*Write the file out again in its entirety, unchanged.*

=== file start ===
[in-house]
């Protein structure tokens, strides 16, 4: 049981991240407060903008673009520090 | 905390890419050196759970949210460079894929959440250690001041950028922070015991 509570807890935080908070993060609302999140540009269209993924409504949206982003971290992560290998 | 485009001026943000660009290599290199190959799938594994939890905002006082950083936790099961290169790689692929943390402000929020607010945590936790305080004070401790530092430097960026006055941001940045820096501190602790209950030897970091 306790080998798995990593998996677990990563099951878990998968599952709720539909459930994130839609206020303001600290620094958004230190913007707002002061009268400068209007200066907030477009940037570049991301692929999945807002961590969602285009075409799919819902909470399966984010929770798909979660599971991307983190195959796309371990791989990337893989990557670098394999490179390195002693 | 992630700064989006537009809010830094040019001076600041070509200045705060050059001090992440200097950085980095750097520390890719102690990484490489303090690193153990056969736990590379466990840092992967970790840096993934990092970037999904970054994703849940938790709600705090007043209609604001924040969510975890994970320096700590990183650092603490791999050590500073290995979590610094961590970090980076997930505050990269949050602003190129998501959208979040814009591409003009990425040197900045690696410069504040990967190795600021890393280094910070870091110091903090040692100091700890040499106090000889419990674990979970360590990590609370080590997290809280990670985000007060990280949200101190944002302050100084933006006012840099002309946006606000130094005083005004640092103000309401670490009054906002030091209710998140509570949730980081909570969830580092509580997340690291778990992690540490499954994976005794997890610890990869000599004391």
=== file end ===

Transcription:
[in-house]
């Protein structure tokens, strides 16, 4: 049981991240407060903008673009520090 | 905390890419050196759970949210460079894929959440250690001041950028922070015991 509570807890935080908070993060609302999140540009269209993924409504949206982003971290992560290998 | 485009001026943000660009290599290199190959799938594994939890905002006082950083936790099961290169790689692929943390402000929020607010945590936790305080004070401790530092430097960026006055941001940045820096501190602790209950030897970091 306790080998798995990593998996677990990563099951878990998968599952709720539909459930994130839609206020303001600290620094958004230190913007707002002061009268400068209007200066907030477009940037570049991301692929999945807002961590969602285009075409799919819902909470399966984010929770798909979660599971991307983190195959796309371990791989990337893989990557670098394999490179390195002693 | 992630700064989006537009809010830094040019001076600041070509200045705060050059001090992440200097950085980095750097520390890719102690990484490489303090690193153990056969736990590379466990840092992967970790840096993934990092970037999904970054994703849940938790709600705090007043209609604001924040969510975890994970320096700590990183650092603490791999050590500073290995979590610094961590970090980076997930505050990269949050602003190129998501959208979040814009591409003009990425040197900045690696410069504040990967190795600021890393280094910070870091110091903090040692100091700890040499106090000889419990674990979970360590990590609370080590997290809280990670985000007060990280949200101190944002302050100084933006006012840099002309946006606000130094005083005004640092103000309401670490009054906002030091209710998140509570949730980081909570969830580092509580997340690291778990992690540490499954994976005794997890610890990869000599004391």